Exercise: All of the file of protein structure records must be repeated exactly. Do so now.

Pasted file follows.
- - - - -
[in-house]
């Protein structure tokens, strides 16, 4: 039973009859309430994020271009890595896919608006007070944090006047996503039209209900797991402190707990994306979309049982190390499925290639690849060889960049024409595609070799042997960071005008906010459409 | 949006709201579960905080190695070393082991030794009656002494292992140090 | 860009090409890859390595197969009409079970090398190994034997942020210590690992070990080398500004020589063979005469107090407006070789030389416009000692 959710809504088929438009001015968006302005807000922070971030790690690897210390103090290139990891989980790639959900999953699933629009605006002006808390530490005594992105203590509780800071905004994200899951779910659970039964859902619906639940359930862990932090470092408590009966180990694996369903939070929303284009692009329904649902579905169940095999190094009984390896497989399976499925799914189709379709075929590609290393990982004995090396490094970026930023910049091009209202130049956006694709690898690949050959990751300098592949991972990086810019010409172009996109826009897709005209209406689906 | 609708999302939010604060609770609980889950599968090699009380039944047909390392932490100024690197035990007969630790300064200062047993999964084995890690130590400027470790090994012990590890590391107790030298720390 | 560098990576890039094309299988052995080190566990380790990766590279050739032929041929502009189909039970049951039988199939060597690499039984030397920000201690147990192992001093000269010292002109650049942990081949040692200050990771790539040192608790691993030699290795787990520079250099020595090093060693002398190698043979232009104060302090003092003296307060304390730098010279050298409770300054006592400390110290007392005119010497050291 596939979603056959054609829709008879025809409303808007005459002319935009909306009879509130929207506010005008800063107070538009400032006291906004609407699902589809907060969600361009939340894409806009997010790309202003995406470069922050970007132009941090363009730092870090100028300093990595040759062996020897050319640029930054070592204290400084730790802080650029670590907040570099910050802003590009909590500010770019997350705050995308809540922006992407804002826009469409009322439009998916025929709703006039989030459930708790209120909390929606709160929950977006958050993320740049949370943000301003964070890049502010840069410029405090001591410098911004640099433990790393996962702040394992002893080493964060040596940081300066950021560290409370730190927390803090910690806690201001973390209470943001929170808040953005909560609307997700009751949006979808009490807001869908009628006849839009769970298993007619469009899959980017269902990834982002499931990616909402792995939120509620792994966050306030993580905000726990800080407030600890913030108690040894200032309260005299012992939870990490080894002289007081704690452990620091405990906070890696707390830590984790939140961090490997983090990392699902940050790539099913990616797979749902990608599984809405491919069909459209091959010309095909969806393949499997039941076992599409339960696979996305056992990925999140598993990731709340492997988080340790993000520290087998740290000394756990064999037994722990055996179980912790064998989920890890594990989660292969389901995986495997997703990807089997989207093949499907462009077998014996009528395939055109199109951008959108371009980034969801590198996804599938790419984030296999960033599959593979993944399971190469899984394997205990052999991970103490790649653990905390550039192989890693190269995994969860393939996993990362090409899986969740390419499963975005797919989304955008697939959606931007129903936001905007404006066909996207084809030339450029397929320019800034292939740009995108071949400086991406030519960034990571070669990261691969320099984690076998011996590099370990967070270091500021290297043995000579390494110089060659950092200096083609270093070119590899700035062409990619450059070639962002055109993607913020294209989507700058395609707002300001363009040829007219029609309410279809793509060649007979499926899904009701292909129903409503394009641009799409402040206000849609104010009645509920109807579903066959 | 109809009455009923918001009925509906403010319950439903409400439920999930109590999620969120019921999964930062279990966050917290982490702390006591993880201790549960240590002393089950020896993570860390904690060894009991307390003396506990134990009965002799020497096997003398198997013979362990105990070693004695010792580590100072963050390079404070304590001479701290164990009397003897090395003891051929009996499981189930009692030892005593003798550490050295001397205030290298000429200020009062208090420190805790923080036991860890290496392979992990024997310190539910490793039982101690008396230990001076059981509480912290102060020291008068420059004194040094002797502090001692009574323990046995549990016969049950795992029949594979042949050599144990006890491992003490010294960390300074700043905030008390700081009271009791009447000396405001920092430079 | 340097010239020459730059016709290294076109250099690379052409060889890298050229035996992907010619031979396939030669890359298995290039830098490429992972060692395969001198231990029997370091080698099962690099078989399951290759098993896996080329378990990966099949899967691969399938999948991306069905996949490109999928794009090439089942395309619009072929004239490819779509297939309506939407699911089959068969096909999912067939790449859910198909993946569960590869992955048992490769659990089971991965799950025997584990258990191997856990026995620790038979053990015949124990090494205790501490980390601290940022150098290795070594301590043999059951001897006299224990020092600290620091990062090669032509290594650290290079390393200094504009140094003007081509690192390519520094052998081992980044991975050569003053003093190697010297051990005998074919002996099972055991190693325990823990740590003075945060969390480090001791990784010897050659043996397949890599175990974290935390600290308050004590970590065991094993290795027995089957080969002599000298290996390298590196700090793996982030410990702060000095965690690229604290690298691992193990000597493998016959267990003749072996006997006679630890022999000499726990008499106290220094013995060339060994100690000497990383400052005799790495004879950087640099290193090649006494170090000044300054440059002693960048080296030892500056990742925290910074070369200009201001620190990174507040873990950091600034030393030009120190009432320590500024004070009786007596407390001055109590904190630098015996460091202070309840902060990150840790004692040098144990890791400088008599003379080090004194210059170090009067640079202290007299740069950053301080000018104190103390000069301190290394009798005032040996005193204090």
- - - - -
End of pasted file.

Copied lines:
[in-house]
């Protein structure tokens, strides 16, 4: 039973009859309430994020271009890595896919608006007070944090006047996503039209209900797991402190707990994306979309049982190390499925290639690849060889960049024409595609070799042997960071005008906010459409 | 949006709201579960905080190695070393082991030794009656002494292992140090 | 860009090409890859390595197969009409079970090398190994034997942020210590690992070990080398500004020589063979005469107090407006070789030389416009000692 959710809504088929438009001015968006302005807000922070971030790690690897210390103090290139990891989980790639959900999953699933629009605006002006808390530490005594992105203590509780800071905004994200899951779910659970039964859902619906639940359930862990932090470092408590009966180990694996369903939070929303284009692009329904649902579905169940095999190094009984390896497989399976499925799914189709379709075929590609290393990982004995090396490094970026930023910049091009209202130049956006694709690898690949050959990751300098592949991972990086810019010409172009996109826009897709005209209406689906 | 609708999302939010604060609770609980889950599968090699009380039944047909390392932490100024690197035990007969630790300064200062047993999964084995890690130590400027470790090994012990590890590391107790030298720390 | 560098990576890039094309299988052995080190566990380790990766590279050739032929041929502009189909039970049951039988199939060597690499039984030397920000201690147990192992001093000269010292002109650049942990081949040692200050990771790539040192608790691993030699290795787990520079250099020595090093060693002398190698043979232009104060302090003092003296307060304390730098010279050298409770300054006592400390110290007392005119010497050291 596939979603056959054609829709008879025809409303808007005459002319935009909306009879509130929207506010005008800063107070538009400032006291906004609407699902589809907060969600361009939340894409806009997010790309202003995406470069922050970007132009941090363009730092870090100028300093990595040759062996020897050319640029930054070592204290400084730790802080650029670590907040570099910050802003590009909590500010770019997350705050995308809540922006992407804002826009469409009322439009998916025929709703006039989030459930708790209120909390929606709160929950977006958050993320740049949370943000301003964070890049502010840069410029405090001591410098911004640099433990790393996962702040394992002893080493964060040596940081300066950021560290409370730190927390803090910690806690201001973390209470943001929170808040953005909560609307997700009751949006979808009490807001869908009628006849839009769970298993007619469009899959980017269902990834982002499931990616909402792995939120509620792994966050306030993580905000726990800080407030600890913030108690040894200032309260005299012992939870990490080894002289007081704690452990620091405990906070890696707390830590984790939140961090490997983090990392699902940050790539099913990616797979749902990608599984809405491919069909459209091959010309095909969806393949499997039941076992599409339960696979996305056992990925999140598993990731709340492997988080340790993000520290087998740290000394756990064999037994722990055996179980912790064998989920890890594990989660292969389901995986495997997703990807089997989207093949499907462009077998014996009528395939055109199109951008959108371009980034969801590198996804599938790419984030296999960033599959593979993944399971190469899984394997205990052999991970103490790649653990905390550039192989890693190269995994969860393939996993990362090409899986969740390419499963975005797919989304955008697939959606931007129903936001905007404006066909996207084809030339450029397929320019800034292939740009995108071949400086991406030519960034990571070669990261691969320099984690076998011996590099370990967070270091500021290297043995000579390494110089060659950092200096083609270093070119590899700035062409990619450059070639962002055109993607913020294209989507700058395609707002300001363009040829007219029609309410279809793509060649007979499926899904009701292909129903409503394009641009799409402040206000849609104010009645509920109807579903066959 | 109809009455009923918001009925509906403010319950439903409400439920999930109590999620969120019921999964930062279990966050917290982490702390006591993880201790549960240590002393089950020896993570860390904690060894009991307390003396506990134990009965002799020497096997003398198997013979362990105990070693004695010792580590100072963050390079404070304590001479701290164990009397003897090395003891051929009996499981189930009692030892005593003798550490050295001397205030290298000429200020009062208090420190805790923080036991860890290496392979992990024997310190539910490793039982101690008396230990001076059981509480912290102060020291008068420059004194040094002797502090001692009574323990046995549990016969049950795992029949594979042949050599144990006890491992003490010294960390300074700043905030008390700081009271009791009447000396405001920092430079 | 340097010239020459730059016709290294076109250099690379052409060889890298050229035996992907010619031979396939030669890359298995290039830098490429992972060692395969001198231990029997370091080698099962690099078989399951290759098993896996080329378990990966099949899967691969399938999948991306069905996949490109999928794009090439089942395309619009072929004239490819779509297939309506939407699911089959068969096909999912067939790449859910198909993946569960590869992955048992490769659990089971991965799950025997584990258990191997856990026995620790038979053990015949124990090494205790501490980390601290940022150098290795070594301590043999059951001897006299224990020092600290620091990062090669032509290594650290290079390393200094504009140094003007081509690192390519520094052998081992980044991975050569003053003093190697010297051990005998074919002996099972055991190693325990823990740590003075945060969390480090001791990784010897050659043996397949890599175990974290935390600290308050004590970590065991094993290795027995089957080969002599000298290996390298590196700090793996982030410990702060000095965690690229604290690298691992193990000597493998016959267990003749072996006997006679630890022999000499726990008499106290220094013995060339060994100690000497990383400052005799790495004879950087640099290193090649006494170090000044300054440059002693960048080296030892500056990742925290910074070369200009201001620190990174507040873990950091600034030393030009120190009432320590500024004070009786007596407390001055109590904190630098015996460091202070309840902060990150840790004692040098144990890791400088008599003379080090004194210059170090009067640079202290007299740069950053301080000018104190103390000069301190290394009798005032040996005193204090």